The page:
“Twenty years ago, I received a diagnosis of Parkinson’s disease. I was forty-three … it occurred to me to wonder whether it would affect my brain. I asked my neurologist at the time, and he answered carefully, “Well, after a few years you may lose your edge.” Lose my edge? Lose my edge? Oh, shit! I need my edge. My edge is how I make a living. More than that: My edge is my claim on the world. It’s why people are my friends, why they invite me over for dinner …” “Even after twenty years, if I take my meds I can seem almost symptom-free for most of the day … a standard-issue baby-boomer bad back has been more burdensome to me than Parkinson”.
James Parkinson first described the condition that became synonymous with his name, in ‘An Essay in the Shaking Palsy‘ in 1817. Since then, the motor symptoms of Parkinson’s have been its defining feature – tremor, bradykinesia, rigidity … and understandably so. But many non-motor signs remain unnoticed and unexpected – pain being one of them. The above excerpt from The New Yorker gives some insight into this oversight. Although 30-85% of people with PD experience pain, it is under-reported (see this 2017 review in Nature for an exploration of non-motor PD signs).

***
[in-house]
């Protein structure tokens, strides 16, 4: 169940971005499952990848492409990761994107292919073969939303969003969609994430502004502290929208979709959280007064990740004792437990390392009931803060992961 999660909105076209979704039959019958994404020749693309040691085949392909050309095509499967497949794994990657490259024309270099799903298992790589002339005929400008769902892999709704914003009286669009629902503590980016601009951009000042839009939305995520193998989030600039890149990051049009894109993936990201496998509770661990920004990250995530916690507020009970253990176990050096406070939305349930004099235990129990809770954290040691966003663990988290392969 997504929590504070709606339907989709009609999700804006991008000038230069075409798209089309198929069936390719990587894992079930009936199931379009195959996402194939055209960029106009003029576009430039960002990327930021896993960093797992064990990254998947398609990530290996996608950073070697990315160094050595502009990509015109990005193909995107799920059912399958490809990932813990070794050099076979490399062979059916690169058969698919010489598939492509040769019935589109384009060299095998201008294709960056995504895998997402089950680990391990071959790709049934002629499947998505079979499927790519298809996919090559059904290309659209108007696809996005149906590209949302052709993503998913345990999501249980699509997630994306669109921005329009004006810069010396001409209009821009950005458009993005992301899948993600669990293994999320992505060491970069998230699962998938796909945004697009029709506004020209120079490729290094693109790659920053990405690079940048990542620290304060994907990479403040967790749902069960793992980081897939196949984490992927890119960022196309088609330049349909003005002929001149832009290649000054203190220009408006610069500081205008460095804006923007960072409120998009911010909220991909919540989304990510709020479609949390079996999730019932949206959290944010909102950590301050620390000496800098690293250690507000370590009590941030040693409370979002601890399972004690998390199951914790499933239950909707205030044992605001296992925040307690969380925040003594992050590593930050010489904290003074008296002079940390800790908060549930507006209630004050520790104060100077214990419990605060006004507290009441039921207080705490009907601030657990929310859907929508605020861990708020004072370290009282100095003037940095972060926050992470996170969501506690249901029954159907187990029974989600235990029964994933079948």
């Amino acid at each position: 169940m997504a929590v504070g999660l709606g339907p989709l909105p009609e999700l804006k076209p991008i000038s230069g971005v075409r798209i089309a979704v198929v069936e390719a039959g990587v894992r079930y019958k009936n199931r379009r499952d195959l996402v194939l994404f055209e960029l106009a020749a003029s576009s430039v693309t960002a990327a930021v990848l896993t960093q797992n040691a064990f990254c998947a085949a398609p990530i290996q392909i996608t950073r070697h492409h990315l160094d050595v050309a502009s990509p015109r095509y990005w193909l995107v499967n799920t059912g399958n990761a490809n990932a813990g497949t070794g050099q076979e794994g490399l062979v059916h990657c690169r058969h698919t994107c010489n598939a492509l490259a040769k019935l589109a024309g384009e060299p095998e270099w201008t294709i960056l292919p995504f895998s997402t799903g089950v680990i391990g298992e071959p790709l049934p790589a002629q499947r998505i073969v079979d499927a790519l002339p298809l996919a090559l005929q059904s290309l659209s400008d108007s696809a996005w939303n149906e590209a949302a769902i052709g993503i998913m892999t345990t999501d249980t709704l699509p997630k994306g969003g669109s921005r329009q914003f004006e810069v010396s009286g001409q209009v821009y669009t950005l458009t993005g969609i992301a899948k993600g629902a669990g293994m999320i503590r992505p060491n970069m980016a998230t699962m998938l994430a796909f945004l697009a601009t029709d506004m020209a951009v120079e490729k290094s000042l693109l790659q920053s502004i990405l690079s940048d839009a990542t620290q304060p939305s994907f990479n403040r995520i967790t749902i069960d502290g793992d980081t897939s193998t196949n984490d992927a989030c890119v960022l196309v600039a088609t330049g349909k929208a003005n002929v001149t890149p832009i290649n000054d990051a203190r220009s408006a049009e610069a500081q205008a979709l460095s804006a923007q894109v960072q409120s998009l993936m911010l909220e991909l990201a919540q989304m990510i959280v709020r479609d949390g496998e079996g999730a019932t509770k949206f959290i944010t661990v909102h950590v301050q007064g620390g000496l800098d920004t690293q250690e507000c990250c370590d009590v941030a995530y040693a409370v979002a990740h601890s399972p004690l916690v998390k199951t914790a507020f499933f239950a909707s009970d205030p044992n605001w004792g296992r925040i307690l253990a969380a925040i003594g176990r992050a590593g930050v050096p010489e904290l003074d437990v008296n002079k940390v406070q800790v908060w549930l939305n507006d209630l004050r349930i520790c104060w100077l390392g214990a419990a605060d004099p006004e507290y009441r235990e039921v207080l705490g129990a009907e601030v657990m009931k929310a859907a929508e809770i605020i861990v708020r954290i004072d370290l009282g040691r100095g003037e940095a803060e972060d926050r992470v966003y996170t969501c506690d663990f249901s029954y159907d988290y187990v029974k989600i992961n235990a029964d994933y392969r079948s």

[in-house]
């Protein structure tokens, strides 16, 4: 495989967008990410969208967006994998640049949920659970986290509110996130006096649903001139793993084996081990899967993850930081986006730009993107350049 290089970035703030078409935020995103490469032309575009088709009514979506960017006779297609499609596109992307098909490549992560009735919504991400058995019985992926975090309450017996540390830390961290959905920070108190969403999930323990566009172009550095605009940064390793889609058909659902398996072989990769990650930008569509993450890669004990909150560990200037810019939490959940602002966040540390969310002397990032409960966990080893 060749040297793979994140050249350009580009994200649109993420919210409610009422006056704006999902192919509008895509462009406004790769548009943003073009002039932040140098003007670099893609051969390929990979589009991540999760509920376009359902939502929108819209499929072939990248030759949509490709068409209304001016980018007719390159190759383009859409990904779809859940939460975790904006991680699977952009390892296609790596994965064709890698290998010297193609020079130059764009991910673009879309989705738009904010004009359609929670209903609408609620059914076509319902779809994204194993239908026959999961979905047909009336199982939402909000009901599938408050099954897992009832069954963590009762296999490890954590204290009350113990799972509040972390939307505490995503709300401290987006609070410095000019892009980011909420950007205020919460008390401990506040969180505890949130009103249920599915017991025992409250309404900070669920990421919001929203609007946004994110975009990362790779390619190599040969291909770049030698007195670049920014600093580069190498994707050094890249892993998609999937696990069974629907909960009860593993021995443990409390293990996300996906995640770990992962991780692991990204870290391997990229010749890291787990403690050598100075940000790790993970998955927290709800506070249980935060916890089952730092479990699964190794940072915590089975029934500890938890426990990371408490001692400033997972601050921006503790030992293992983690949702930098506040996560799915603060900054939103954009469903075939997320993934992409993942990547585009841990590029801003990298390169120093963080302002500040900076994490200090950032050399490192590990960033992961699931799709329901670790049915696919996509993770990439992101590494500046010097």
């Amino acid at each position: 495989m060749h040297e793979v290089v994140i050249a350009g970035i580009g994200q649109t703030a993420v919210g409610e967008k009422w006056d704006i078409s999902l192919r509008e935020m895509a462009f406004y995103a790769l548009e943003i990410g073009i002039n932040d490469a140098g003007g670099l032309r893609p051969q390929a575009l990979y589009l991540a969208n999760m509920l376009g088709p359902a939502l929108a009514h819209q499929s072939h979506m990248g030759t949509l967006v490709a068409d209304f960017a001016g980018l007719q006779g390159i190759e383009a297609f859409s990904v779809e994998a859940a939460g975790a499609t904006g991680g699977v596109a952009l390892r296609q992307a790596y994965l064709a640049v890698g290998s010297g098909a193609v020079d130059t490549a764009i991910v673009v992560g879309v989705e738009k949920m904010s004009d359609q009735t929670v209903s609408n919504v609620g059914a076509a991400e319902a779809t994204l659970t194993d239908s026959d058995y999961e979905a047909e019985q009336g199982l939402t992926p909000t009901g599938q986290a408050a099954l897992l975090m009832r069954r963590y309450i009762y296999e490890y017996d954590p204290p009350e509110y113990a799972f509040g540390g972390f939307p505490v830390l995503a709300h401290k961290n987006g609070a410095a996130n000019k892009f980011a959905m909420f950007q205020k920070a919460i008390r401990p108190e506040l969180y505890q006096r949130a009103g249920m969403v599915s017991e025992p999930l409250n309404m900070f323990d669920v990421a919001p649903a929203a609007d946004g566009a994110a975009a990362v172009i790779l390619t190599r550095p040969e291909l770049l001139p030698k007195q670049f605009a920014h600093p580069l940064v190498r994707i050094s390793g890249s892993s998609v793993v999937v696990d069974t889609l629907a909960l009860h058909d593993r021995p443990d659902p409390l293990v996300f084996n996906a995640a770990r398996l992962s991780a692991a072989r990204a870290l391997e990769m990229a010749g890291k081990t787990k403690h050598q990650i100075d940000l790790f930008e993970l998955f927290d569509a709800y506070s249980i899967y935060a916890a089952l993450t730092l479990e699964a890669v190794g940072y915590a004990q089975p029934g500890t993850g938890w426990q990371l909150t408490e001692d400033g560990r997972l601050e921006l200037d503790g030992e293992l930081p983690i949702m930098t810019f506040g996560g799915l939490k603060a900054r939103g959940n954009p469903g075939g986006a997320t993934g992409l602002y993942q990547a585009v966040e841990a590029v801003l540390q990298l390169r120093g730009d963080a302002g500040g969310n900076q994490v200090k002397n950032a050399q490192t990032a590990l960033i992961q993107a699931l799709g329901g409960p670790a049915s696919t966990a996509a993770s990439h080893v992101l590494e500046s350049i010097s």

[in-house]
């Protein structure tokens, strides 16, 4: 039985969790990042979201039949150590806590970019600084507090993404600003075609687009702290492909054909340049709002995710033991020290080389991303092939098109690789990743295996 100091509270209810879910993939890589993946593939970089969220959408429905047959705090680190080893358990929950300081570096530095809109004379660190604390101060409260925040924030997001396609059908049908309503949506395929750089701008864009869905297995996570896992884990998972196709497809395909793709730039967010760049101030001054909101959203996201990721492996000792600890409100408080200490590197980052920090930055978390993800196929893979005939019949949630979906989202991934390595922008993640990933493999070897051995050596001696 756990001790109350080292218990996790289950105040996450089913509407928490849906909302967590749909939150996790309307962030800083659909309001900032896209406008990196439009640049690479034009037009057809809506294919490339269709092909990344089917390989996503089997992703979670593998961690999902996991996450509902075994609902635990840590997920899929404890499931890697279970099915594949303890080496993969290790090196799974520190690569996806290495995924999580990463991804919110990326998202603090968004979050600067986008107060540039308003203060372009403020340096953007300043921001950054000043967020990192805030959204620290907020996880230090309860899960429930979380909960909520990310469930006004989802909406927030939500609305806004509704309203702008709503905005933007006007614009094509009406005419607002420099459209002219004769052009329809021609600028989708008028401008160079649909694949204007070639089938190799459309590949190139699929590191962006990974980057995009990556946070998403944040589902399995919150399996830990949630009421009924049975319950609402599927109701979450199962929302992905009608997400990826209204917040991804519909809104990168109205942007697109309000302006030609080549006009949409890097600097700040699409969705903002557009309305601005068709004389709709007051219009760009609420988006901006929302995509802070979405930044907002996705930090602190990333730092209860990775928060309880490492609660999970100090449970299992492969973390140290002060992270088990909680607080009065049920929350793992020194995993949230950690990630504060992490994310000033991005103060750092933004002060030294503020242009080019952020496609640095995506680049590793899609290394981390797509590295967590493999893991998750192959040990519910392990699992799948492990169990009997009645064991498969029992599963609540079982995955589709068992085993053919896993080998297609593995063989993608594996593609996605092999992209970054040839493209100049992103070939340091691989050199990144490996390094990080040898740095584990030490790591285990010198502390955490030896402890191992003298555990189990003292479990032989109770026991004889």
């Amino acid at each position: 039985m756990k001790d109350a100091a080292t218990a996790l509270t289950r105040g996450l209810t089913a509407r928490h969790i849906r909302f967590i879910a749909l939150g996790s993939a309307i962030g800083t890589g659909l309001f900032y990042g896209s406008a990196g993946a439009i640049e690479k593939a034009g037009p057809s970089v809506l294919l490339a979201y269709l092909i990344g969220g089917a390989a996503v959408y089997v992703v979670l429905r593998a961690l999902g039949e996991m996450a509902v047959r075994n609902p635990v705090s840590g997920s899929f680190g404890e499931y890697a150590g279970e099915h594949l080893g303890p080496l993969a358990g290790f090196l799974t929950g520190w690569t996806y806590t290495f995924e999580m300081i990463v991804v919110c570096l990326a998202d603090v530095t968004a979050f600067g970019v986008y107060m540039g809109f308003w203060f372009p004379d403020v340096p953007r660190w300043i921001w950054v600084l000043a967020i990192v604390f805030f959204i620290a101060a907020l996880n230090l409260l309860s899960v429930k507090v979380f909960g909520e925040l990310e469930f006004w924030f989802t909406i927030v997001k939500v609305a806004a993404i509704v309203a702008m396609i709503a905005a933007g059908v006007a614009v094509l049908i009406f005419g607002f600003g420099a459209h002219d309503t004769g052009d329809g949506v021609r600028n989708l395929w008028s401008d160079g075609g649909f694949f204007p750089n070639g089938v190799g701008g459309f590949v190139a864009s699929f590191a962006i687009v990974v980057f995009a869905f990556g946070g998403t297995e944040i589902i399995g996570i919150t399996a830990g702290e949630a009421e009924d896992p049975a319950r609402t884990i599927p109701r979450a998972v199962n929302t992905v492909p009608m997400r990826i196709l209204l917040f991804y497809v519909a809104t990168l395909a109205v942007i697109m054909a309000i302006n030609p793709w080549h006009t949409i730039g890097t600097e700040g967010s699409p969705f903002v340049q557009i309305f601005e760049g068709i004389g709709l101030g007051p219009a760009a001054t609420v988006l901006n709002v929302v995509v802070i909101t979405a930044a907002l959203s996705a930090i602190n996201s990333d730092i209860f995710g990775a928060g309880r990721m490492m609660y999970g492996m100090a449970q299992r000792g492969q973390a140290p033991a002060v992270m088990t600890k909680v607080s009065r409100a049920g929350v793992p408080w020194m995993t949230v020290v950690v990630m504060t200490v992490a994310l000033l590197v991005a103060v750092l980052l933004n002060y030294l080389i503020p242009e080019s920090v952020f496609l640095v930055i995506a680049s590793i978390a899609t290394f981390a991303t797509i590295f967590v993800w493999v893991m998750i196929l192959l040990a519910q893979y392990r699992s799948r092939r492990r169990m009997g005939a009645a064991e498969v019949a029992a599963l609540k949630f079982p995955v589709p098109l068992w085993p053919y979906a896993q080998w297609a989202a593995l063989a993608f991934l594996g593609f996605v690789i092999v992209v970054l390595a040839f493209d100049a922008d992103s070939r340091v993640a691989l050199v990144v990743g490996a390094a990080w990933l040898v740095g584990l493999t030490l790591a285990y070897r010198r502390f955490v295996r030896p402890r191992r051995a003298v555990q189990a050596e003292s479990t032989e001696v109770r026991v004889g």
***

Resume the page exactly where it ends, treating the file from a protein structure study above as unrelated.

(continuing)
As with all pain states, to effectively treat pain we need to understand the mechanisms underlying it. This is where a simple to use and administer scale comes in handy. So in 2015, Chaudhuri et al. (open access) created and validated the first scale to identify and grade various types of pain in PD. The King’s Parkinson’s Disease Pain Scale (KPPS) has 14 questions relating to 7 categories. It factors in both severity and frequency, taking around 10-15 mins to administer. As a result, it classifies pain in PD to musculoskeletal, fluctuation related, central, nocturnal orofacial and peripheral pain.
We know that pain fluctuates with a patients motor state, so keep in mind this was tested during their ‘on’ phase. Perhaps using this scale to classify pain can help with the initiation of individualised therapies. Would this come in handy for your clinical practice?
– Hayley Leake